I think the ways we choose to educate: homeschooling, private schooling or public schooling, are neither good nor bad. There is no right or wrong way to educate your kids. Or to paraphrase Paul in Romans 14: “everything as it is in itself is holy. We, of course, by the way we treat it, or talk about it, contaminate it.”
The first thing to keep in mind when deciding how you are going to educate your kids is to remember that the method that you choose is not nearly as important as your reasons for choosing it. Doing the right thing for the wrong reason can yield unfavorable results. Or to put it in the context of schooling: sending your kids to public school doesn’t ensure you are parenting without fear any more than sending your kids to private school or homeschooling means that you are. Instead of pretending that we’ve got it all figured out, let’s admit that there is no perfect system, and work hard to fill in the gaps wherever they may be.
I think we often make the mistake of calling an entire form of educating wrong, rather than addressing our fears surrounding it. It’s like mixing up a symptom with the disease. We can try and make one form of education a cure-all for our parenting woes, when what we really need to tackle is our fears about the many big decisions we make on behalf of our children. Fear wins when we choose to homeschool our kids because we are afraid of them being influenced by other agendas at work in a school system. Fear wins when we send our kids to public school but then fail to provide them with the support they need to live differently because we’re afraid they’ll rebel against God if we ask them to be different. Fear wins when we outsource the spiritual training of our children to teachers in a private school because we’re afraid we don’t have all the answers. Fear comes in all sorts of forms and when we choose to do one thing because we are afraid of something else, it will end badly every single time. Making decisions based out of fear usually teaches our kids one of two things. Either our God isn’t big enough to do what He promises to do, or we are unwilling to submit to God and do the hard things He has asked us to.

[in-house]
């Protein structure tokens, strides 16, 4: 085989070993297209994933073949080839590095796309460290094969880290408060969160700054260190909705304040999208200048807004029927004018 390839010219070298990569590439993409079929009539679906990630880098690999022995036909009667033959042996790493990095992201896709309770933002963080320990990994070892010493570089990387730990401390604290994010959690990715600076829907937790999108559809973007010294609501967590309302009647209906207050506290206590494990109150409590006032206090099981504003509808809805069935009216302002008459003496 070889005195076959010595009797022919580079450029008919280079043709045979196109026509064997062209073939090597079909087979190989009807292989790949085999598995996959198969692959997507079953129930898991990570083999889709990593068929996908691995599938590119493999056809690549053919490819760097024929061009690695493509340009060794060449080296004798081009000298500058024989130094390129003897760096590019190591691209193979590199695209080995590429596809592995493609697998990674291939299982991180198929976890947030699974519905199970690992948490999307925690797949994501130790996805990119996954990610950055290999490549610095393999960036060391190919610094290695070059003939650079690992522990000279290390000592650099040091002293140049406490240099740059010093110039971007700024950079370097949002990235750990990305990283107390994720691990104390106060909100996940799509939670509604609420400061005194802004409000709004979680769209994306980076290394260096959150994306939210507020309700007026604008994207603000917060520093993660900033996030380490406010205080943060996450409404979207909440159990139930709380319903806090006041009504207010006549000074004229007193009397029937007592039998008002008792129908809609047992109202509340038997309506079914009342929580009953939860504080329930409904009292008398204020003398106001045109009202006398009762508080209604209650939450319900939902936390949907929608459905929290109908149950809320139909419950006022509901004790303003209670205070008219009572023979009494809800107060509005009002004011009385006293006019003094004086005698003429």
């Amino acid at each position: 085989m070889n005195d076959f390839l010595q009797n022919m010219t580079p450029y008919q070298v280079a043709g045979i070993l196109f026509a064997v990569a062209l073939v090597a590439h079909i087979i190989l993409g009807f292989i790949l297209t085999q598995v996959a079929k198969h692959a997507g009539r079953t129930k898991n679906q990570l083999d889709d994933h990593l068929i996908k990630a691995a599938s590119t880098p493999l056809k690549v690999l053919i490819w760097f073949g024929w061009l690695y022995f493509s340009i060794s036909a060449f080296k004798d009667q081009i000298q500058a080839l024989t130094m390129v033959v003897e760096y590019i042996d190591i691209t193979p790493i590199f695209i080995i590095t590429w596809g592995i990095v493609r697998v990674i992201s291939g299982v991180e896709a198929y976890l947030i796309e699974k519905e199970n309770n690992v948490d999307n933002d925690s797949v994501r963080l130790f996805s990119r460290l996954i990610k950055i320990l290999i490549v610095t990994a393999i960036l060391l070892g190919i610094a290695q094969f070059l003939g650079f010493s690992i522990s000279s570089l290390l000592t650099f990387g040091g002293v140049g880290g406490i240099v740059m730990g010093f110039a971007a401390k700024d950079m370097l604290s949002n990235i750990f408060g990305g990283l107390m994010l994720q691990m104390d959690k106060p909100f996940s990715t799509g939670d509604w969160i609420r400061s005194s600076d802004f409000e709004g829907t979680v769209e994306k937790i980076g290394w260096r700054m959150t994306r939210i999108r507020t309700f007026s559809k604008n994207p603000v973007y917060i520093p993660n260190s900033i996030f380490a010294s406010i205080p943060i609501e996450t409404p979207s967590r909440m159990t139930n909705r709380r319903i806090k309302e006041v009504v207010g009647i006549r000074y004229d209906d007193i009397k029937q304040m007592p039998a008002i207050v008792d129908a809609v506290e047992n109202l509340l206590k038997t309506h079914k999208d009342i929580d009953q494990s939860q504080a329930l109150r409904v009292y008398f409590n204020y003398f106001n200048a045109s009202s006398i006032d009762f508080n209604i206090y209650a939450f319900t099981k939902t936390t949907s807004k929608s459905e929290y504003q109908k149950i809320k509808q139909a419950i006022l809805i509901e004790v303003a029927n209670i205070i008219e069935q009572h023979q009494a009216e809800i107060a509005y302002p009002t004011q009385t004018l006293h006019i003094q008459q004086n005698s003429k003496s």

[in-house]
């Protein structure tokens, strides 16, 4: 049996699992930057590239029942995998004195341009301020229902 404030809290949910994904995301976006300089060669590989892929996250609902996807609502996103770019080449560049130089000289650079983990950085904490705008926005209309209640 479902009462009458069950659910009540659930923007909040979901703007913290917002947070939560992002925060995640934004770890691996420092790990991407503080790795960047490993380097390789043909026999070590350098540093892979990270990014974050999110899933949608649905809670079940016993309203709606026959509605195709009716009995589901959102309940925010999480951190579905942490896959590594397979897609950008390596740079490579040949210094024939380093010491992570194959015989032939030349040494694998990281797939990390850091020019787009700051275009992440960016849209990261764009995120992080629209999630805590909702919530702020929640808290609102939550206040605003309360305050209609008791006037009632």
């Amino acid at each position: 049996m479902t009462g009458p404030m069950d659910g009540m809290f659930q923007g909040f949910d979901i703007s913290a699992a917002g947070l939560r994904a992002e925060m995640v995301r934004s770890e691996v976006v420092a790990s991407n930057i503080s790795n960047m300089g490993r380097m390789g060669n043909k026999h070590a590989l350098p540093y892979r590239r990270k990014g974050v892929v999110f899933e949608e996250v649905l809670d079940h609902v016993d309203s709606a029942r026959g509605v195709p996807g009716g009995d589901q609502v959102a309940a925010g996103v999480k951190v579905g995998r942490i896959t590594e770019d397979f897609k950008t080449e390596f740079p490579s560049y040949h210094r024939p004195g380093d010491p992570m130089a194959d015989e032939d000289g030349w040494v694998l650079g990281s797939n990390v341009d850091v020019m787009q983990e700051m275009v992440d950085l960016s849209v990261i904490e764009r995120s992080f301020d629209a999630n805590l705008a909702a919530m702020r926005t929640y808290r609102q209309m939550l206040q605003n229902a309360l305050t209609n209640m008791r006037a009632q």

But I have good news – the truth is this: We serve a God that is too big to put into a tidy little checklist of must and must-not dos. He is able to give you the wisdom you need to parent your kids. It won’t always be easy, but God will always be with you, and there is nothing like the peace and joy that comes from trusting God!
Can I get an “Amen!”? How exciting that we serve a God that allows for diversity in so many areas. His grace is big enough!
So what do we do? For starters – we can have a good look in the mirror and ask ourselves why we are doing what we are doing. You’ll know if it’s fear or not. Be honest. Be brave. Then choose the form of schooling that is the best fit for your family and go for it! Embrace the flexibility of homeschooling, be thankful for the reinforcement of your faith within the private school, and love the programs and teachers available at your school down the road.
Start being a positive voice in what is often a sea of negativity. Lose the pride and the rhetoric that so often accompanies schooling – of any kind. Be an encourager. Go in confidence that you are doing what God has asked you to do, and share that confidence with others by allowing them to be candid and different from you.
Never speak so badly about a form of schooling that you would be embarrassed to choose it later on down the road. Eating crow is never fun, I’ve done plenty. Just ask the twenty-five year old me if she thought she would EVER homeschool her kids…are you kidding me? She would have given you an earful, I’m sure. Thank God for His grace working in my life!
God is bigger than any form of education. There will be struggles and challenges, and we’re going to have to teach our kids to grow and trust God and make their faith their own, no matter where they learn. Let’s not be so caught up in our own pride or fear that we make a decision that is not in the best interests of our kids.
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